George Lucas Educational Foundation
Learning Environments

Photos: Classrooms That Really Move

These traveling art studios, science labs, and greenhouses are reducing barriers to access by meeting students where they are.
  • 493 shares
  • 51 comments

Art Space

© Vickie Bird
This transit bus turned art studio is the brainchild of park supervisor Dale Weigandt—a response to budget cuts to arts education at his daughter’s school in the 1980s. He waited 30 years to realize his dream.

 

© Jacob Pace
Since 2015, the bus has been visiting rural districts, low-income housing areas, and parks in and around Eugene, Oregon, to give kids access to art.

 

© Jacob Pace
Art has the power to inspire kids, which is why Artie, as the bus is known, visits 10 parks a week in summer.

 

 

© Jacob Pace
Staff artists provide free lessons to kids who would not otherwise have access to art.

STEM Lab

© Mark Barnett
The Geekbus is a mobile science, technology, engineering, and math (STEM) lab in San Antonio, Texas, that gives underserved K–12 students the opportunity to learn about robotics, renewable energy, and more.

 

© Mark Barnett
The 40-foot RV is equipped with tools like wind turbine kits and tiny programmable computers that can be used in building robots.

STEM Lab

© Ned Dishman
Since 2003, the MdBioLab has served over 150,000 high school students, traveling to every district across Maryland.

 

© Ned Dishman
MdBioLab gives students all over Maryland a chance to do experiments like testing shark DNA to determine if it came from an illegally harvested great white shark.

STEM Lab

© Ned Dishman
MdBioLab’s sibling, the MXLab is a 53-foot, double-expandable trailer that opens up to a 1,000-square-foot lab with curricula in biology, chemistry, environmental science, and data-set modeling.

 

© Jennifer Colvin
In this high-tech lab, students can perform tests like gel electrophoresis, analyzing hemoglobin samples to determine whether a patient has sickle cell disease.

 Greenhouse

© Greg Owens
In Bozeman, Montana, a mobile greenhouse teaches elementary students about photosynthesis, gardening, and healthy eating.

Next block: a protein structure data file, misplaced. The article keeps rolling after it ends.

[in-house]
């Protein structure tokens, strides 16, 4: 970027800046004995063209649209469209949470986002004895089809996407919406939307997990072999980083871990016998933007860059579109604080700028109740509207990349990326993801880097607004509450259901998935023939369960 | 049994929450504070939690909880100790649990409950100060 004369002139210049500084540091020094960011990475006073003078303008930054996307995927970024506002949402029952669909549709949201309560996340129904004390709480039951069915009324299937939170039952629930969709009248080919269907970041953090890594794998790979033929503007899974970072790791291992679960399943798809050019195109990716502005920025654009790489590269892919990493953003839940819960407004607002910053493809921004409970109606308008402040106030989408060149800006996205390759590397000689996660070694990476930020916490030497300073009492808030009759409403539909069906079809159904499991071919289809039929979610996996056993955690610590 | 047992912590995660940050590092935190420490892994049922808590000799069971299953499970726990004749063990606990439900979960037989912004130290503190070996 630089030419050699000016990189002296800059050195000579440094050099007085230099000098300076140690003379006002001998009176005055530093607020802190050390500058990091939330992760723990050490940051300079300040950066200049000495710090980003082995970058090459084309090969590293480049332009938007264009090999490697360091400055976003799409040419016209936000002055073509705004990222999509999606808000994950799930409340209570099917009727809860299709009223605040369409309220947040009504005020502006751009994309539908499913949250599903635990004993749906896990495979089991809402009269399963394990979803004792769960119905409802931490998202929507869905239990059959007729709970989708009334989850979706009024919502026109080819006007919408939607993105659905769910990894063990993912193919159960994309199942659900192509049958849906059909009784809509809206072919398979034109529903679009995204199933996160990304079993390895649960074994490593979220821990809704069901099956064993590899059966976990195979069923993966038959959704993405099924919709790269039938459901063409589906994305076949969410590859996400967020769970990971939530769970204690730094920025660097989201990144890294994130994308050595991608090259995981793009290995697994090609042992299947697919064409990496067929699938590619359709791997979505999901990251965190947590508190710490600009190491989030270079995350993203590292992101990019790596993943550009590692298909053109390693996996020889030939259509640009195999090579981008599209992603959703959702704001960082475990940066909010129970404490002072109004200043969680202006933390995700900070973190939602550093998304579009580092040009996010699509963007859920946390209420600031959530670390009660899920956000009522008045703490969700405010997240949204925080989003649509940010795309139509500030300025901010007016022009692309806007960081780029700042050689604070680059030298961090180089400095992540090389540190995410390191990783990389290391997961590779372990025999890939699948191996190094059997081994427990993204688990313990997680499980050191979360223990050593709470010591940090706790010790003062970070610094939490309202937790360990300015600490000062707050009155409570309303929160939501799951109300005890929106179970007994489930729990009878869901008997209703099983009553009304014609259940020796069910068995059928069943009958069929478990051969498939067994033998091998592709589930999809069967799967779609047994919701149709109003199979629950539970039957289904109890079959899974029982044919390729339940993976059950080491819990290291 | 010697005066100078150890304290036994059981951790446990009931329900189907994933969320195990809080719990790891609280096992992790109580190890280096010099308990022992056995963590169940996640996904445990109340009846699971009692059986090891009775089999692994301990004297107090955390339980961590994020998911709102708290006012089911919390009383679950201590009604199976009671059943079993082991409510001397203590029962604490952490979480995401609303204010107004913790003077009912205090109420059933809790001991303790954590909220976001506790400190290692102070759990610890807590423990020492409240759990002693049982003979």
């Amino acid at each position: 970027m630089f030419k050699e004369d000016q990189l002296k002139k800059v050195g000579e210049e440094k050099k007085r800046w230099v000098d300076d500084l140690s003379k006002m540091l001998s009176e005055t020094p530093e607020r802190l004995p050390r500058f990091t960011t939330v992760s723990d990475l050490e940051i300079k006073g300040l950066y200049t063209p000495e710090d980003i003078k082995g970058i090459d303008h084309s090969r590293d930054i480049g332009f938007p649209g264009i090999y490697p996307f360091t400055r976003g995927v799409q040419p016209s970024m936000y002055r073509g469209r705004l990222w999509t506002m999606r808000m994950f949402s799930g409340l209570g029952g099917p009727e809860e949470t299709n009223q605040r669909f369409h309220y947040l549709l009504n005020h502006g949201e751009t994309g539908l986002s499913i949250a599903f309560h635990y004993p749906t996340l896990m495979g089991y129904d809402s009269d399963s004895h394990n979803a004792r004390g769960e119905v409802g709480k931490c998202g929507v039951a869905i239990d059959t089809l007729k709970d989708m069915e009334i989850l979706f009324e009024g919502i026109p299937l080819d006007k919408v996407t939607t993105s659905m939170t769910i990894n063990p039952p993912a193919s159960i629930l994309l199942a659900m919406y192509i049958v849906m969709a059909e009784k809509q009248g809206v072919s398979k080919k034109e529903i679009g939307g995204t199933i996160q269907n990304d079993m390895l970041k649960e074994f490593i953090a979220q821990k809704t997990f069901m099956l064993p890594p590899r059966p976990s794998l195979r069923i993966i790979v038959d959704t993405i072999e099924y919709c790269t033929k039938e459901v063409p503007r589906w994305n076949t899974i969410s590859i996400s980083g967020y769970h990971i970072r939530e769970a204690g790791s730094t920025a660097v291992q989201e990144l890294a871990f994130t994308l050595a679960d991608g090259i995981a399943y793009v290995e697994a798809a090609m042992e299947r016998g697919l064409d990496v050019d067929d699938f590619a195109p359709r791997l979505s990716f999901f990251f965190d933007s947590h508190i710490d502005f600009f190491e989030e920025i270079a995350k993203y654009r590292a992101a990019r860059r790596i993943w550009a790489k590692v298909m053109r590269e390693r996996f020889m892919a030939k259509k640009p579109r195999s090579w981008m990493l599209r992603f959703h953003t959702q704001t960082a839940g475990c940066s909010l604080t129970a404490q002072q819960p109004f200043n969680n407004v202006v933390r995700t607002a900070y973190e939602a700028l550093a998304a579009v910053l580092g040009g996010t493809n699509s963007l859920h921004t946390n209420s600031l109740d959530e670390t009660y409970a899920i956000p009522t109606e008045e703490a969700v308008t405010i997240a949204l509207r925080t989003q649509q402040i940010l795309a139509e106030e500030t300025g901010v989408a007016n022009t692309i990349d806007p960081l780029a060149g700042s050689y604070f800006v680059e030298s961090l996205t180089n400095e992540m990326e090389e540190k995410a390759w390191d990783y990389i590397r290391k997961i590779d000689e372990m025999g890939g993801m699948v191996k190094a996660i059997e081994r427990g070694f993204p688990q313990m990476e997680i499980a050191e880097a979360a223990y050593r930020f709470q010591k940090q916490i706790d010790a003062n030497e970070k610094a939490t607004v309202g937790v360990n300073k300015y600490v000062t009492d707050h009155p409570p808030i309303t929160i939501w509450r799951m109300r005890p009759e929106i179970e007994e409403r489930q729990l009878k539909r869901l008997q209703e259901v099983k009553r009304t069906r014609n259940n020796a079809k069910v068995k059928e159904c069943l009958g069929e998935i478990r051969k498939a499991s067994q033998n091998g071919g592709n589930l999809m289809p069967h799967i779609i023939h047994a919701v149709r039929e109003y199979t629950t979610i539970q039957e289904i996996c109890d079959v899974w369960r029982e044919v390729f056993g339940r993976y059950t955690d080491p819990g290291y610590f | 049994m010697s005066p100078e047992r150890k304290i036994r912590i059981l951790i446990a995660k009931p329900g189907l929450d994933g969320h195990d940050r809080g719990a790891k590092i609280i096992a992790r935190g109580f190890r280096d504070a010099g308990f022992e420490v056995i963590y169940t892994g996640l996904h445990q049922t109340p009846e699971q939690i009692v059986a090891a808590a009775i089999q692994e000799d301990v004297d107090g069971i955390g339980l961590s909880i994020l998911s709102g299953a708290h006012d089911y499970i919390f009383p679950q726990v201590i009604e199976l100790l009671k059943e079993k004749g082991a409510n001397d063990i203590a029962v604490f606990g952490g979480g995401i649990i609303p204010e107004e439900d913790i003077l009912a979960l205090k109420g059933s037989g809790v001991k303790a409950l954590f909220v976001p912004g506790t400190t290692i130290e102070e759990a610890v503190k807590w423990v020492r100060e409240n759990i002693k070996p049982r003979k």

© Dacotah Stordahl
The bus seat frames were transformed into plant tables, and herbs and vegetables were planted throughout.

 

© Greg Owens
The bus visits elementary schools in Bozeman that can’t afford gardens. Local high school students designed the lessons, connecting them to the district’s science curriculum.

 Recording Studio

© Carolina Studios
The nonprofit Carolina Studios built this mobile music studio, which serves students in middle and high school in Charleston, South Carolina. It also has after-school and summer programs.

 

© Carolina Studios
The mobile recording studio provides at-risk youths with a safe space to explore music while learning the technical skills needed to produce it.

 

© Carolina Studios
Mark Bryan, chairman of Carolina Studios’s board and lead guitarist of Hootie and the Blowfish, has been known to hop into the recording booth for a lesson.

 Makerspace

© Craig Adams
Columbia Public Schools in Missouri has a mobile makerspace that travels to the district’s elementary and middle schools, giving students the opportunity to code robots and experiment with sound waves.

 

© Craig Adams
The district had installed makerspaces in some schools, but administrators realized that to reach every student a mobile space was needed.

 

© Craig Adams
The bus gives students a chance to design video game characters using Bloxels (shown here). It also has a 3D printer and virtual reality glasses.

 Cafeteria

© OCPS FNS
Orange County Public Schools in Orlando, Florida, serves over 1 million free meals each summer by bringing food to students by bus.

 

© OCPS FNS
The district uses a golf cart to bring dinner to students at high-poverty schools who participate in after-school activities spread out over a large campus.

 

© OCPS FNS
The golf cart has hot and cold options. Districts in Alabama and Kentucky have also launched mobile summer meal programs.
Innovative Spaces
Mobile greenhouses, art studios, and makerspaces are traveling to underserved kids across the nation—salvaging vulnerable school programs and leveling the playing field to access.

 

Get the best of Edutopia in your inbox each week.